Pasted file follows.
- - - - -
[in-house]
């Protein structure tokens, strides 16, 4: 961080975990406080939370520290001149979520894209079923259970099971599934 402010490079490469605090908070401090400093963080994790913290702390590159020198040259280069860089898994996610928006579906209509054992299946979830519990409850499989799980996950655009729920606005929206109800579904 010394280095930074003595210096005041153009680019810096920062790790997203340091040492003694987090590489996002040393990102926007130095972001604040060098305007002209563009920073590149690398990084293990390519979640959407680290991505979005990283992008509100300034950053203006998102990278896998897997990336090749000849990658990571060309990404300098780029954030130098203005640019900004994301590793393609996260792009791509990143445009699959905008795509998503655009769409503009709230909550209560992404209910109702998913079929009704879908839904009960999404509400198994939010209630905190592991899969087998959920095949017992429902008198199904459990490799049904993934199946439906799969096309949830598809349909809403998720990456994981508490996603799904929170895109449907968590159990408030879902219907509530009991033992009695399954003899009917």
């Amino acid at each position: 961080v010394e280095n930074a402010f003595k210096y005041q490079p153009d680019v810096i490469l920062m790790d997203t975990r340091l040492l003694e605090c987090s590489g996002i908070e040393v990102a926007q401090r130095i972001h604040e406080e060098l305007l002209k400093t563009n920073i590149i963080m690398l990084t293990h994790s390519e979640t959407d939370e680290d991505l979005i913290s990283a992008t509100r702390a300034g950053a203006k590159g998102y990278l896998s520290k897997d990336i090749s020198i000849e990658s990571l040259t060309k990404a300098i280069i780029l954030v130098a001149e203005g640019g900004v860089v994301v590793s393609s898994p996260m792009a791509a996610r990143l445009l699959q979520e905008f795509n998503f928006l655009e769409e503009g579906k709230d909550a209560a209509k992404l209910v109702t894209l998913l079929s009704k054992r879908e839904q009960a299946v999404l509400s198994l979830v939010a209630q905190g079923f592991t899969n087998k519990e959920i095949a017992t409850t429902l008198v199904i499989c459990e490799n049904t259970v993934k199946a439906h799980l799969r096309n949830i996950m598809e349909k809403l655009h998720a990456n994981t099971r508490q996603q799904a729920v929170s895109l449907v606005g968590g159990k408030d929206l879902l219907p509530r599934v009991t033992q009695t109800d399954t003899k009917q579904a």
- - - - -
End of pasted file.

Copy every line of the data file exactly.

[in-house]
């Protein structure tokens, strides 16, 4: 961080975990406080939370520290001149979520894209079923259970099971599934 402010490079490469605090908070401090400093963080994790913290702390590159020198040259280069860089898994996610928006579906209509054992299946979830519990409850499989799980996950655009729920606005929206109800579904 010394280095930074003595210096005041153009680019810096920062790790997203340091040492003694987090590489996002040393990102926007130095972001604040060098305007002209563009920073590149690398990084293990390519979640959407680290991505979005990283992008509100300034950053203006998102990278896998897997990336090749000849990658990571060309990404300098780029954030130098203005640019900004994301590793393609996260792009791509990143445009699959905008795509998503655009769409503009709230909550209560992404209910109702998913079929009704879908839904009960999404509400198994939010209630905190592991899969087998959920095949017992429902008198199904459990490799049904993934199946439906799969096309949830598809349909809403998720990456994981508490996603799904929170895109449907968590159990408030879902219907509530009991033992009695399954003899009917």
């Amino acid at each position: 961080v010394e280095n930074a402010f003595k210096y005041q490079p153009d680019v810096i490469l920062m790790d997203t975990r340091l040492l003694e605090c987090s590489g996002i908070e040393v990102a926007q401090r130095i972001h604040e406080e060098l305007l002209k400093t563009n920073i590149i963080m690398l990084t293990h994790s390519e979640t959407d939370e680290d991505l979005i913290s990283a992008t509100r702390a300034g950053a203006k590159g998102y990278l896998s520290k897997d990336i090749s020198i000849e990658s990571l040259t060309k990404a300098i280069i780029l954030v130098a001149e203005g640019g900004v860089v994301v590793s393609s898994p996260m792009a791509a996610r990143l445009l699959q979520e905008f795509n998503f928006l655009e769409e503009g579906k709230d909550a209560a209509k992404l209910v109702t894209l998913l079929s009704k054992r879908e839904q009960a299946v999404l509400s198994l979830v939010a209630q905190g079923f592991t899969n087998k519990e959920i095949a017992t409850t429902l008198v199904i499989c459990e490799n049904t259970v993934k199946a439906h799980l799969r096309n949830i996950m598809e349909k809403l655009h998720a990456n994981t099971r508490q996603q799904a729920v929170s895109l449907v606005g968590g159990k408030d929206l879902l219907p509530r599934v009991t033992q009695t109800d399954t003899k009917q579904a």